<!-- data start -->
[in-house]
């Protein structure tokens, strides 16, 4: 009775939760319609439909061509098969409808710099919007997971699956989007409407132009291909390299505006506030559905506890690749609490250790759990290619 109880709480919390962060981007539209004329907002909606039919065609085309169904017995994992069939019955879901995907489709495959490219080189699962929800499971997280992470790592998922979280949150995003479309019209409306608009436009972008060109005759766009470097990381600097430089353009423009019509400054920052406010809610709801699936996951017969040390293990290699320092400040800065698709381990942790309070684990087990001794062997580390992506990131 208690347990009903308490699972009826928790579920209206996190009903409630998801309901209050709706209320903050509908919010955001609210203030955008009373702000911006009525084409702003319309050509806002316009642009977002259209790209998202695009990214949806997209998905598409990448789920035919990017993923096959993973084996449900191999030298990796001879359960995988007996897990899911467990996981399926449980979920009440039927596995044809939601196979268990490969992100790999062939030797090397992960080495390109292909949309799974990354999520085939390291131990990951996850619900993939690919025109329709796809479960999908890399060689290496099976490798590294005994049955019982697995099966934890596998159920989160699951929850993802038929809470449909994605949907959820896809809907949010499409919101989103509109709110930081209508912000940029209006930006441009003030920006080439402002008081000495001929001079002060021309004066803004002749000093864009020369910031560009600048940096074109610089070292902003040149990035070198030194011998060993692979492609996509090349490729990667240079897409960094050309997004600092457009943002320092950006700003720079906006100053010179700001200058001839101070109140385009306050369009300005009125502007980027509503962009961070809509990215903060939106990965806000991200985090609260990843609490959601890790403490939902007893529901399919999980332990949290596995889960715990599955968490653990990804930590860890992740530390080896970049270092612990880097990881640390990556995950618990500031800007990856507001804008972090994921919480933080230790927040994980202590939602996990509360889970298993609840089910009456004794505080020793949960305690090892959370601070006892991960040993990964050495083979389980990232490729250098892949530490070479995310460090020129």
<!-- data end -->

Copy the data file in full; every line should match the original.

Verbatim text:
[in-house]
């Protein structure tokens, strides 16, 4: 009775939760319609439909061509098969409808710099919007997971699956989007409407132009291909390299505006506030559905506890690749609490250790759990290619 109880709480919390962060981007539209004329907002909606039919065609085309169904017995994992069939019955879901995907489709495959490219080189699962929800499971997280992470790592998922979280949150995003479309019209409306608009436009972008060109005759766009470097990381600097430089353009423009019509400054920052406010809610709801699936996951017969040390293990290699320092400040800065698709381990942790309070684990087990001794062997580390992506990131 208690347990009903308490699972009826928790579920209206996190009903409630998801309901209050709706209320903050509908919010955001609210203030955008009373702000911006009525084409702003319309050509806002316009642009977002259209790209998202695009990214949806997209998905598409990448789920035919990017993923096959993973084996449900191999030298990796001879359960995988007996897990899911467990996981399926449980979920009440039927596995044809939601196979268990490969992100790999062939030797090397992960080495390109292909949309799974990354999520085939390291131990990951996850619900993939690919025109329709796809479960999908890399060689290496099976490798590294005994049955019982697995099966934890596998159920989160699951929850993802038929809470449909994605949907959820896809809907949010499409919101989103509109709110930081209508912000940029209006930006441009003030920006080439402002008081000495001929001079002060021309004066803004002749000093864009020369910031560009600048940096074109610089070292902003040149990035070198030194011998060993692979492609996509090349490729990667240079897409960094050309997004600092457009943002320092950006700003720079906006100053010179700001200058001839101070109140385009306050369009300005009125502007980027509503962009961070809509990215903060939106990965806000991200985090609260990843609490959601890790403490939902007893529901399919999980332990949290596995889960715990599955968490653990990804930590860890992740530390080896970049270092612990880097990881640390990556995950618990500031800007990856507001804008972090994921919480933080230790927040994980202590939602996990509360889970298993609840089910009456004794505080020793949960305690090892959370601070006892991960040993990964050495083979389980990232490729250098892949530490070479995310460090020129």